© Screenshot via YouTube
University of Chicago Professor John Mearsheimer • Pakistani journalist Ejaz Haider
Professor John Mearsheimer, a globally respected pioneer of the structural realist school of international relations thought, shared his views about "Why a Cold War between China and the United States is Inevitable" with Pakistani journalist Ejaz Haider via video during this week's Afkar-e-Taza ThinkFest. His main idea is that the anarchic and power-driven structure of contemporary international relations guarantees a new cold war between China and the United States. According to him, this is primarily because China aspires for hegemony across Asia, including through military means, which clashes with America's existing hegemony there.

This celebrated expert was very clear, concise, and polite in articulating the theoretical foundations underpinning his prediction and the others related to it, but it'll be argued in this analysis that his views aren't entirely accurate because of several inherent shortcomings. The most important one is that structural realism, while convincingly describing U.S. contemporary strategy towards China, presumes that China is operating according to the same principles of this largely Western-originating theory of international relations. One can claim that China might ultimately be compelled to react according to the model that Professor Mearsheimer employed, but the country isn't consciously operating according to those precepts as he very strongly implies.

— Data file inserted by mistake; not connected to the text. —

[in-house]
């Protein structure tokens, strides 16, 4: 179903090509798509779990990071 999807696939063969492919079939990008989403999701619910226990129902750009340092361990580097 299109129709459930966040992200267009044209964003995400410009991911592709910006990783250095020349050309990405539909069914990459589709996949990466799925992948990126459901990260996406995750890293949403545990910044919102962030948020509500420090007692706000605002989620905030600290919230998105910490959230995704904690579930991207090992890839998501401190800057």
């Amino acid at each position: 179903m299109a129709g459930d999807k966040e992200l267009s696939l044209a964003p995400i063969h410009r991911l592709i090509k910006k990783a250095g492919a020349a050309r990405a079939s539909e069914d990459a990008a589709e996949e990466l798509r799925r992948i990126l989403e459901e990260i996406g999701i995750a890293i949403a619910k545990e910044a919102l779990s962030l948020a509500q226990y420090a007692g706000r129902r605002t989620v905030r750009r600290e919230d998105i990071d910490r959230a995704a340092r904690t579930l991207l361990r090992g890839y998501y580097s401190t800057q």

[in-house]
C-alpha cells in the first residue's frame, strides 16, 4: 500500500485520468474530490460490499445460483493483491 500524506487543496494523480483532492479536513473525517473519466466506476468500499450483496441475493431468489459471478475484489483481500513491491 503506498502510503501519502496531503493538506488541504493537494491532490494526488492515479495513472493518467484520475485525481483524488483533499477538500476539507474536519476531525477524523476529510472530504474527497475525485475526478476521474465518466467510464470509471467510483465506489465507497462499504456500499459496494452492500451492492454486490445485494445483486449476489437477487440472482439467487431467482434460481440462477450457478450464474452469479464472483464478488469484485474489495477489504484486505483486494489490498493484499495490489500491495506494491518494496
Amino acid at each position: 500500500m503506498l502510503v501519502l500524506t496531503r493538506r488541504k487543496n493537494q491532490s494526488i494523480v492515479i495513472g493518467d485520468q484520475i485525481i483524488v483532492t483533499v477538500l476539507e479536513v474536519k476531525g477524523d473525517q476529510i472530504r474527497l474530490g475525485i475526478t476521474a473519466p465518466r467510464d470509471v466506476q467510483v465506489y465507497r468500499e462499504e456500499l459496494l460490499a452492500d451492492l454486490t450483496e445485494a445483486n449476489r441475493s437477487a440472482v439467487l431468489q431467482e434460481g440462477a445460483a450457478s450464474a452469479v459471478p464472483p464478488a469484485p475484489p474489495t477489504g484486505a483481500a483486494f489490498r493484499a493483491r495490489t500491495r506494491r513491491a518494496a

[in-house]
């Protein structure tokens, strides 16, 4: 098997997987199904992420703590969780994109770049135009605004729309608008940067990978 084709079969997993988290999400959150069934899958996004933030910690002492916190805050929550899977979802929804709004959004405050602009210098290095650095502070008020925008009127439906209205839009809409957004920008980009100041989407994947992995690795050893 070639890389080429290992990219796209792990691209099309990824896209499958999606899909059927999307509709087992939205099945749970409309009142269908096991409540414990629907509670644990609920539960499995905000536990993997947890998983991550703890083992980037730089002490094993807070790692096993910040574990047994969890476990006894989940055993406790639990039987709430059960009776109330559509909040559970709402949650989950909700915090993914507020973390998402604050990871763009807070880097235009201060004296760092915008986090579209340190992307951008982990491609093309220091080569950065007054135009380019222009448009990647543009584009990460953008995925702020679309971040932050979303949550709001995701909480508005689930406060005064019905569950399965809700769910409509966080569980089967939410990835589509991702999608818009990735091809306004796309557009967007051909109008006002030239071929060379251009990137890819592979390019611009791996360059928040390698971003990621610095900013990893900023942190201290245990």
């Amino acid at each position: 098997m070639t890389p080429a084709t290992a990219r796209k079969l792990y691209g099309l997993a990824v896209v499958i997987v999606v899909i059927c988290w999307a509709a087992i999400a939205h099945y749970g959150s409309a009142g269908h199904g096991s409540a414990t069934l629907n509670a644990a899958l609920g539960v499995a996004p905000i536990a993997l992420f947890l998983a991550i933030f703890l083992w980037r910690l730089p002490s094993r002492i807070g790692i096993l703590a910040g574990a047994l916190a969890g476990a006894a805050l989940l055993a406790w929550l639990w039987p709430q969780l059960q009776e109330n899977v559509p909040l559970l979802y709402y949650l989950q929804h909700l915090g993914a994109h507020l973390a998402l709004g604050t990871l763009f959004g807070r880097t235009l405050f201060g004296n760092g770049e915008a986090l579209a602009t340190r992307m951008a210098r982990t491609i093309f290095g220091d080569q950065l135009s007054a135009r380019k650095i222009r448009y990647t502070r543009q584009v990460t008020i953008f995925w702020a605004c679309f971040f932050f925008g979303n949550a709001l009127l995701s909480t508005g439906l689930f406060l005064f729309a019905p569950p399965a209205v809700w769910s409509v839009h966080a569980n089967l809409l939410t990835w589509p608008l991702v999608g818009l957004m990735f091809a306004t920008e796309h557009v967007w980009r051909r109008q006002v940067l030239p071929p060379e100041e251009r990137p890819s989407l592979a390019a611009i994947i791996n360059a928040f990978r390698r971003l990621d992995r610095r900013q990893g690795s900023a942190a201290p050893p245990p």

Chinese government representatives and their official foreign policy documents have gone to great lengths over the years to describe their country's outlook on international relations. In theoretical terms, it more closely resembles the neoliberal one of promoting complex interdependence through trade than the structural realism one that Professor Mearsheimer ascribes to, but it's not the case that China is doing that because of the same power-driven motivations as the "Pivot to Asia" strategy of the U.S. It's purely defensive and designed to secure its home region.

Professor Mearsheimer's second serious shortcoming is his suggestion that China should simply submit to American dominance of the world instead of trying to "revise" the international system as he described it. In his view, China can continue to profit from its complex economic interdependence with the U.S. without investing in military modernization programs and thus provoking America to contain or even roll it back like he said that former President Donald Trump tried to do. He also predicts that President Joe Biden will continue this policy for the same reason but will be much more multilateral than his predecessor. This outlook presumes that the U.S. wouldn't threaten China in that scenario and that they'd indefinitely continue to mutually benefit from trade.